Followers of the Mets know better than most how an injury can’t be projected, but can determine the course of a team. If Jose Reyes didn’t have an injury history would he have been re-signed? How things might have been different in recent seasons without injuries to Wright, Wagner, Carlos Beltran and Duaner Sanchez.

If Sanchez doesn’t get hurt in that taxi accident, the Mets never would have traded Xavier Nady for Oliver Perez and Roberto Hernandez.

Just think of how things could have been different.

 

Apr 01

April 1.10: Better late than never.

What the Mets should have done last year they’ll do Opening Day, and that is to honor their past by unveiling a Mets Hall of Fame. Gates open at 10:40 a.m.

“The Mets Hall of Fame & Museum honors the greatest players and greatest events in our history,” said Dave Howard, Executive Vice President, Business Operations, New York Mets, in a statement released by the club. “The museum connects generations of fans to the moments they cherish and reflects our ongoing commitment to celebrate our heritage and history at Citi Field.”

The Hall will feature significant artifacts, interactive exhibits, videos and photographic imagery, recognizing the unforgettable plays and players that are their 48-year history.

The exhibit will include plaques honoring the members of the Mets Hall of Fame, the 1969 and 1986 World Series Championship trophies, and memorabilia on loan from Mets greats, such as Tom Seaver’s 1969 Cy Young Award and Keith Hernandez’s 1987 Gold Glove Award. Also, there will be the Mookie Wilson ball Game 6 of the 1986 World Series.

On loan from the National Baseball Hall of Fame and Museum are ball used in the first play at Shea Stadium, Tommie Agee’s glove from the 1969 World Series and the ball Tom Seaver threw to Mike Piazza for the ceremonial first pitch to open Citi Field.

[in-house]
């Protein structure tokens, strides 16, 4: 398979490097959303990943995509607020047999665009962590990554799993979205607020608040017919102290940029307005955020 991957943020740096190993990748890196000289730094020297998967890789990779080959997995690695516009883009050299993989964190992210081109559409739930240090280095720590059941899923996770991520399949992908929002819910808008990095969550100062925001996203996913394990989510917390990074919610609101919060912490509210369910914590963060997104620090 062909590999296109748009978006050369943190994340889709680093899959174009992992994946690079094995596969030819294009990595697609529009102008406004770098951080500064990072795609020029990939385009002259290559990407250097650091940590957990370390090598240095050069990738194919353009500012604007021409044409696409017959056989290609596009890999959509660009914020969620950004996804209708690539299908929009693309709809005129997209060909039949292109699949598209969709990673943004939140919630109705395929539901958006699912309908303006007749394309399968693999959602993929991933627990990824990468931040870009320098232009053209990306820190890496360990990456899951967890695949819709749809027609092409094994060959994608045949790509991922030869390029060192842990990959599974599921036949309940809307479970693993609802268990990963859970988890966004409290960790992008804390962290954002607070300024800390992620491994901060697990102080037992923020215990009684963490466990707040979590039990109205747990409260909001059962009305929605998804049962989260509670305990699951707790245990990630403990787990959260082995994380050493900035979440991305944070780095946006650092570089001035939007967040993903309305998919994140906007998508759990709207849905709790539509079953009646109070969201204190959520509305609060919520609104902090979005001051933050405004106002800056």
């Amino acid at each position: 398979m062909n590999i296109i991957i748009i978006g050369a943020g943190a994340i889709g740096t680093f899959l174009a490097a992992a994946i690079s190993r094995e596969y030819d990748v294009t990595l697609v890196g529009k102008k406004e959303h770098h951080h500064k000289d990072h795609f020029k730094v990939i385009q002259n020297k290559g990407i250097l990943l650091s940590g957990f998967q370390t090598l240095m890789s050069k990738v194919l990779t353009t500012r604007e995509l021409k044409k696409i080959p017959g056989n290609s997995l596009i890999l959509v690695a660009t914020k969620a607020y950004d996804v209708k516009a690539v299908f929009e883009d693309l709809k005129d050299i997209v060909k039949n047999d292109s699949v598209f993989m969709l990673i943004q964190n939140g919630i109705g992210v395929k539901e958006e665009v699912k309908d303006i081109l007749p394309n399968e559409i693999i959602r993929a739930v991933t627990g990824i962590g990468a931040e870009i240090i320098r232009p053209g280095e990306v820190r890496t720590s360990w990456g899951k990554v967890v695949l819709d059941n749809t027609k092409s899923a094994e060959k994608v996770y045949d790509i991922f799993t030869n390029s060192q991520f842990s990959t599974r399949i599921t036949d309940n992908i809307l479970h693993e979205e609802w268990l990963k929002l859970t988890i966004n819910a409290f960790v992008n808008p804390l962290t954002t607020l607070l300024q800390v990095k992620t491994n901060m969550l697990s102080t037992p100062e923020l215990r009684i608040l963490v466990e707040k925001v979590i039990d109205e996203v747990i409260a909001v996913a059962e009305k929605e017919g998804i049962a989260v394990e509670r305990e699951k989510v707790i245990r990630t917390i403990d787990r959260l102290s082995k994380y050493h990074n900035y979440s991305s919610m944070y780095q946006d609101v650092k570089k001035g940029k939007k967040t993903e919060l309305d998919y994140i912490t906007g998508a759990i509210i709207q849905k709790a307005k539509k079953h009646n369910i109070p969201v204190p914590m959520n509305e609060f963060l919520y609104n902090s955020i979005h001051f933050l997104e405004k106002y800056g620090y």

ON A SIDE NOTE: Please read the post from yesterday, Murphy Down, and tell me who you’d rather see at first base until Daniel Murphy is back. Do you want the veteran MIke Jacobs or the prospect Ike Davis?

Oct 19

Is it better to have loved and lost?

Is it better to have loved and lost than to never have loved at all?

That’s a tough question, especially at the time when the misery has peaked. The Mets aren’t in the playoffs, they are scattered throughout the country. Some might be watching, others might not care enough to turn on their sets.

This date has not been kind to the Mets in the playoffs, prompting the question.

Today in 2006, Yadier Molina’s two-run HR in the 9th inning off Aaron Heilman is the game-winner as the St. Louis Cardinals win in seven games. The game ends when Carlos Beltran is frozen on a nasty curveball by Adam Wainwright.

The game is remembered for Endy Chavez’s home-run robbing catch of Scott Rolen’s drive, but the Mets can’t sustain the momentum and blow an opportunity in the bottom of the inning to break the game open open.

The season that unfolded with so much promise and potential was over, but little did we know at the time that so was the Mets’ window of opportunity. They blew two September leads the following two seasons and derailed completely this season.

Now, the organization is faced with the question of whether they need tweaking or an overhaul.

Also, on this date in 1999, the Braves defeated the Mets‚ 10-9 in 11 innings‚ to take the NLCS in six games.

The Mets came back from three games down to force a sixth game, and rallied twice from deficits of 5-0 and 7-3 to force extra innings on Mike Piazza’s homer.

However, Kenny Rogers walked in the winning run in the 11th inning to end that dream.

Mar 30

Time to retire Piazza ….

Tom Seaver and Mike Piazza, the two greatest players in franchise history, walked out of Shea Stadium to close the historic ballpark last fall. They’ll team to throw the ceremonial first pitch on Opening Day.

Opening Day won’t be the time to do so, but sometime this summer, the Mets should take a day to honor Mike Piazza by retiring his No. 31.